Not a Sore Loser

One thing I have to say for my husband – he’s not a sore loser.  With the decision made to create raised beds, he found the materials and put together four that measure 20’ x 4.5’ and one that is 10’ x 10’.  Well, approximately. 

My role in building projects like this one is as “grunt.”  Like good grunts everywhere, I get to stand around and wait to see what the builder needs.  I have to know the difference between a hammer and a wrench, along with the different types of wrenches.  I have to find “lost” items, which means keeping an eye on where he puts things.   I get to walk back and forth to the barn to look for forgotten items, as in “Get me one more piece of cardboard.”  And I get to clean as we go.  

The most important thing about being a good grunt is not to wander off.  So cutting down the weeds around the lumber pile is a bad thing.  Checking on the dogs is just as bad.  Going in the garage for water – totally unacceptable.

Despite my ignorance of wrenches and my penchant for wandering off when needed, I now have my five raised beds filled with amended soil.  One is devoted to asparagus.  One – the little one – is designated for strawberries per my husband.  Strawberry shortcake comes up in discussions quite frequently now. 

The remaining three are mine to do with as I wish.  So, one for lettuces, spinach, and kale.  One for root veggies, carrots, beets, onions, and garlic.  One for squash and melons.  The beans and cucumbers will probably end up where they’ve been for the past couple of years, near the house.

Now I just have to check on the chart that tells me what veggies grow well with what other veggies.  Then it gets run by my gardening mentor to answer questions about fertilizers and – horrors – pesticides.  Is it possible to garden in Kansas without pesticides?  Hope so…    Image

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7 thoughts on “Not a Sore Loser

    • Mom actually had a raised bed for asparagus on Catherine Court. I have an outdoor water faucet right **there** compliments of husband, so watering won’t be a problem. Drip irrigation would be nice but probably not this first year.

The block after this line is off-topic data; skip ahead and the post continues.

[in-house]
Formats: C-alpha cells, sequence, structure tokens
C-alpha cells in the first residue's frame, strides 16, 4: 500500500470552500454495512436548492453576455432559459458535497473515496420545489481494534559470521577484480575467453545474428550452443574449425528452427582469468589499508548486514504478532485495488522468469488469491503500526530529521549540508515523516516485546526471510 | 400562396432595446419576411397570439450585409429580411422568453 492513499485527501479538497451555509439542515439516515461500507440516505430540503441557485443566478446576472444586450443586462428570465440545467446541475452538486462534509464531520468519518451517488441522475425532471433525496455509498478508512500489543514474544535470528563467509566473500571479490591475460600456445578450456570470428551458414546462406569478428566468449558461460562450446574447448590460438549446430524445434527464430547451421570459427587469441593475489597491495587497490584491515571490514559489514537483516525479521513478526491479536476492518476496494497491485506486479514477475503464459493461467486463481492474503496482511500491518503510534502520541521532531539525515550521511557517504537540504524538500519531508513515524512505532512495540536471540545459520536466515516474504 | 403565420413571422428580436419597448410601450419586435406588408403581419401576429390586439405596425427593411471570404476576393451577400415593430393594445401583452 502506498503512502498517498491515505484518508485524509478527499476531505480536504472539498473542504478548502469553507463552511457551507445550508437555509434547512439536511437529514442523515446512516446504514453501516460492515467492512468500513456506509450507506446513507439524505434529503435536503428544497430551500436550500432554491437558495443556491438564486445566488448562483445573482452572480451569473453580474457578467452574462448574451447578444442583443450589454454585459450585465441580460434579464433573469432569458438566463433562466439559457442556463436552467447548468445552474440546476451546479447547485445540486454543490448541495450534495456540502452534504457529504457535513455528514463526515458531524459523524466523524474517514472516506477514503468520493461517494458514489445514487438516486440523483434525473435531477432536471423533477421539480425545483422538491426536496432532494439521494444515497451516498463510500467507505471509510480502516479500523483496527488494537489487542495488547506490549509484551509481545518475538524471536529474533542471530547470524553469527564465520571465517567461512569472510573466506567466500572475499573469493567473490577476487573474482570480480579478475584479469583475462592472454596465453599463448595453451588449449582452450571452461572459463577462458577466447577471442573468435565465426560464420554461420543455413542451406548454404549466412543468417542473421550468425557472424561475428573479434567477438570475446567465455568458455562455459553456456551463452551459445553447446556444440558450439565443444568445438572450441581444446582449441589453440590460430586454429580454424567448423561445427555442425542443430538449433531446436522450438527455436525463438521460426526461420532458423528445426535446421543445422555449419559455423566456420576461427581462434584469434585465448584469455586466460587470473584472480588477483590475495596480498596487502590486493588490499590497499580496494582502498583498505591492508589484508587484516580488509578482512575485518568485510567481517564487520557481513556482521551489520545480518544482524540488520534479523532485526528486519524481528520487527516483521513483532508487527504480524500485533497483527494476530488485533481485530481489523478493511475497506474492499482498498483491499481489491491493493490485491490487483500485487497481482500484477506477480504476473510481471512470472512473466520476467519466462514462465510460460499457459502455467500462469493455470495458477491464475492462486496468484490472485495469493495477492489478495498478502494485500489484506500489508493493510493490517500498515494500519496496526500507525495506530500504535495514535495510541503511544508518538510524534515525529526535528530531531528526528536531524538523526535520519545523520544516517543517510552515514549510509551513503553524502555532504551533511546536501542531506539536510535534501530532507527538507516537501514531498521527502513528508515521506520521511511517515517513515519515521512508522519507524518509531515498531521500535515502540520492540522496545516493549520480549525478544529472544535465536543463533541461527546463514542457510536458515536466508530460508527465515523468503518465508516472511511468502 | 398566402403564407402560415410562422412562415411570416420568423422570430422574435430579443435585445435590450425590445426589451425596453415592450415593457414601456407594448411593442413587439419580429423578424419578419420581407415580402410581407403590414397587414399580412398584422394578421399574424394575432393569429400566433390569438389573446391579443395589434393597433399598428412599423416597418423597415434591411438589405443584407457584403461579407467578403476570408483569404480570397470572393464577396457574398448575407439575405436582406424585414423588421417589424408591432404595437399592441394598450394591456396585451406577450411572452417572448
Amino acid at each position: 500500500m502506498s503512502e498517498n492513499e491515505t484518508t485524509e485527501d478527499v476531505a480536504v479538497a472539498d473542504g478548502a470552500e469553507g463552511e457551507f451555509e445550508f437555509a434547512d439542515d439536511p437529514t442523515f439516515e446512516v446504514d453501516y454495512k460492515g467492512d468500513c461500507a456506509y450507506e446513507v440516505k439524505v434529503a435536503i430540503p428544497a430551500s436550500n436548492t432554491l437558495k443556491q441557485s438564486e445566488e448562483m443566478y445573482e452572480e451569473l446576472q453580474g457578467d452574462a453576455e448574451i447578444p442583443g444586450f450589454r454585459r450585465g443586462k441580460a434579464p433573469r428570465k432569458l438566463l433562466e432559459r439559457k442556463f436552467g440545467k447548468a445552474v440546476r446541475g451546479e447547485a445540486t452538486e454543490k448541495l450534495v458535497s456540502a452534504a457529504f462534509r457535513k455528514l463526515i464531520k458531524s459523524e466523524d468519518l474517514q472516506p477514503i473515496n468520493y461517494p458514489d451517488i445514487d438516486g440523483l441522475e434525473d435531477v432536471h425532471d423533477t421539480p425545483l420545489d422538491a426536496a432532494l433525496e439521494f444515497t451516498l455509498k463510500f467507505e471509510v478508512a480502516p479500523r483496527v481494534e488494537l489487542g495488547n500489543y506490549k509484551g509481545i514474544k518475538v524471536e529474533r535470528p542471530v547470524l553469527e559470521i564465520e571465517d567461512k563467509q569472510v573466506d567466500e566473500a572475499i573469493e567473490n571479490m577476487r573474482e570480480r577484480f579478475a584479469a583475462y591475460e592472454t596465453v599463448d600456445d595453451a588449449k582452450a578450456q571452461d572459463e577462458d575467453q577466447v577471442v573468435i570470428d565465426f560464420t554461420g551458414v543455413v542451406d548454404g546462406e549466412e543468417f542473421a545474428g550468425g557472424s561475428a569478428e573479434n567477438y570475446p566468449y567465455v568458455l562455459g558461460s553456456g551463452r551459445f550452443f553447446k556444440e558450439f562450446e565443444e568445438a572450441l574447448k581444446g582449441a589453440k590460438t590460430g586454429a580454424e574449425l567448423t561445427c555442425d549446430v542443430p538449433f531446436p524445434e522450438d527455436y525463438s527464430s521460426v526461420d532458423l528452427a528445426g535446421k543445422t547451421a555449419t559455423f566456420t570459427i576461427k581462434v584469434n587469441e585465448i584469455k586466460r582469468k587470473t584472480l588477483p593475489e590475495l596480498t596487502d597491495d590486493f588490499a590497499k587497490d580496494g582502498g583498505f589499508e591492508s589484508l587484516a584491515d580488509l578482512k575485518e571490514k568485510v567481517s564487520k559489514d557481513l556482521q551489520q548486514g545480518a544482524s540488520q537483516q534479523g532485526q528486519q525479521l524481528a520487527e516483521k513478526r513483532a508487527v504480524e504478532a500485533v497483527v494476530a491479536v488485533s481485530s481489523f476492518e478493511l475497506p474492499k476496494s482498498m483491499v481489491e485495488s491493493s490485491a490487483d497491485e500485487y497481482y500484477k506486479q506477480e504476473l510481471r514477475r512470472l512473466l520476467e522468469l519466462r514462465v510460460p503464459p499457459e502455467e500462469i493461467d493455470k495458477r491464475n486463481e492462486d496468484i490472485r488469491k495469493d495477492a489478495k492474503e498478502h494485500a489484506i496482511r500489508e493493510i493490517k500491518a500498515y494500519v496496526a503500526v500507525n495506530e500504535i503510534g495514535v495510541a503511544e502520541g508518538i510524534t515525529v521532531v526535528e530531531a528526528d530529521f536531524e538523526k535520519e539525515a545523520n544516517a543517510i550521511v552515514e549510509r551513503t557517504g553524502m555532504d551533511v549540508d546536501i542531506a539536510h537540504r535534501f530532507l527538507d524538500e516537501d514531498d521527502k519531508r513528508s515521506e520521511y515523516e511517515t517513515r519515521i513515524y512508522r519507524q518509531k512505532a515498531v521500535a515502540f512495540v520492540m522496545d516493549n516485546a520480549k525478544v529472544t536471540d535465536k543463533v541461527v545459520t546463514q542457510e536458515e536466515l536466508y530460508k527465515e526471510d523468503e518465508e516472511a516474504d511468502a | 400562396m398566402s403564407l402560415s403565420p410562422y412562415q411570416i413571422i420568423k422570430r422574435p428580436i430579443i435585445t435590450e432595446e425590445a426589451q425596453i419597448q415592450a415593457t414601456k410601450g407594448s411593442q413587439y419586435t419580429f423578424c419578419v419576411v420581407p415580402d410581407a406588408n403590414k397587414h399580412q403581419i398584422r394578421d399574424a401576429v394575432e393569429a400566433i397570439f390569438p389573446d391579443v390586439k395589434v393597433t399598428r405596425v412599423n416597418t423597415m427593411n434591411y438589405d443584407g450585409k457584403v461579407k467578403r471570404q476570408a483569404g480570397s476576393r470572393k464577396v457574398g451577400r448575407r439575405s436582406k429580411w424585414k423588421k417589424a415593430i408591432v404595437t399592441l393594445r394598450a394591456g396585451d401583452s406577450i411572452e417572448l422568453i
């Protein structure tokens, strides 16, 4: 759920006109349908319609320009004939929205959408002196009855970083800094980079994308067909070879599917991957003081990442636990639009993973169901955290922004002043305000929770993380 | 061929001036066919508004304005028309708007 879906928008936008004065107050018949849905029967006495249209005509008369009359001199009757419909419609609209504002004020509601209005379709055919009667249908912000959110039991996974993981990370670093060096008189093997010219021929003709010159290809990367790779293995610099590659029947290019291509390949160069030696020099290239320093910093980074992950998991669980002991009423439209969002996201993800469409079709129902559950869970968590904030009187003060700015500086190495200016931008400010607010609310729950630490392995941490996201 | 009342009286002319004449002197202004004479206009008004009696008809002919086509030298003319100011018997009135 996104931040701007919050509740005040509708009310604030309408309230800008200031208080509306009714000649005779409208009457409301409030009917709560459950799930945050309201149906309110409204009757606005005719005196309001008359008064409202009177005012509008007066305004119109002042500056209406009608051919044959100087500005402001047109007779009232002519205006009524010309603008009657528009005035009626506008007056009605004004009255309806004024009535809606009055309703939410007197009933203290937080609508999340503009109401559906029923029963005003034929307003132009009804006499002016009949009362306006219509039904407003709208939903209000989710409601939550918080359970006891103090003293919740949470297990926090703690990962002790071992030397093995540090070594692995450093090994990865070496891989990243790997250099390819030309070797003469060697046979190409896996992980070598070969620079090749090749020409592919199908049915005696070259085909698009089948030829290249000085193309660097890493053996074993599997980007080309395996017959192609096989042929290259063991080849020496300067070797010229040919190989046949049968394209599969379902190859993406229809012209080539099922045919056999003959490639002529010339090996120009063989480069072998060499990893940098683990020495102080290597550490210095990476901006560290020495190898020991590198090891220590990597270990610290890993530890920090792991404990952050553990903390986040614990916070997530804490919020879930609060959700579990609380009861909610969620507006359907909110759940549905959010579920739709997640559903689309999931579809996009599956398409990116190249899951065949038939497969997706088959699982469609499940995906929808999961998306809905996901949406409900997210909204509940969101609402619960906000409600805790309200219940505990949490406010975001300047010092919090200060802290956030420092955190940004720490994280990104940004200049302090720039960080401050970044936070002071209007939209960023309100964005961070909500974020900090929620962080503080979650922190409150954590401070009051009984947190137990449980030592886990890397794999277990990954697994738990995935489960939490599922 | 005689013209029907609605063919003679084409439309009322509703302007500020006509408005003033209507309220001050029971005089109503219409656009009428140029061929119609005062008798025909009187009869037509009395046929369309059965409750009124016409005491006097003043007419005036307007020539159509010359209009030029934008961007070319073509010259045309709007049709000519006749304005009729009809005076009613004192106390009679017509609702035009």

1. The beds look solid and sturdy and the fill loamy. Your hubby did an outstanding job. Is it possible he could talk with my hubby about the role of “making your wife happy”? LOL I have asked him for the last two years to build my beds to no avail.

    • Thanks for the compliment – I’ll be sure to let him know. It took me ten years to convince him that raised beds were the way to go. See my previous Blog “To Raise a Bed or Not” for a description of our contest!! If I succeed with raising good veggies this summer, I’ll him to post a testimony! Thanks so much for stopping by and taking the time to read.

  2. Remember, with succession planting, you’ll use each bed 3X in a growing season. So the beds with the lettuce, spinach,broccoli etc. will poop out in late May, just the right time to plant your cucumbers and melons. Then in September, your cucs & melons will be long-gone, so you can plant your lettuces, spinach, cole crops, etc. again. Just be sure to continually add compost and mulch so you don’t deplete the soil nutrients with this heavy planting schedule.

      • Garlic is a permanent perennial, so choose one bed as its permanent home and you will never need to plant again. Onions are an early spring to June harvest, so that bed can then be planted with a summer crop. Eggplant & beans grow in the summer heat, so they can be succession planted in one of your early spring beds. Best to start eggplants indoors and you’ll have to spray for flea beetles once you put it out in June, which is why I don’t grow eggplant anymore. As much as I love it, I love pollinators more. Beans are always direct sown–they hate to be transplanted. I grow Pole beans on trellises erected in beds after the lettuce is gone.

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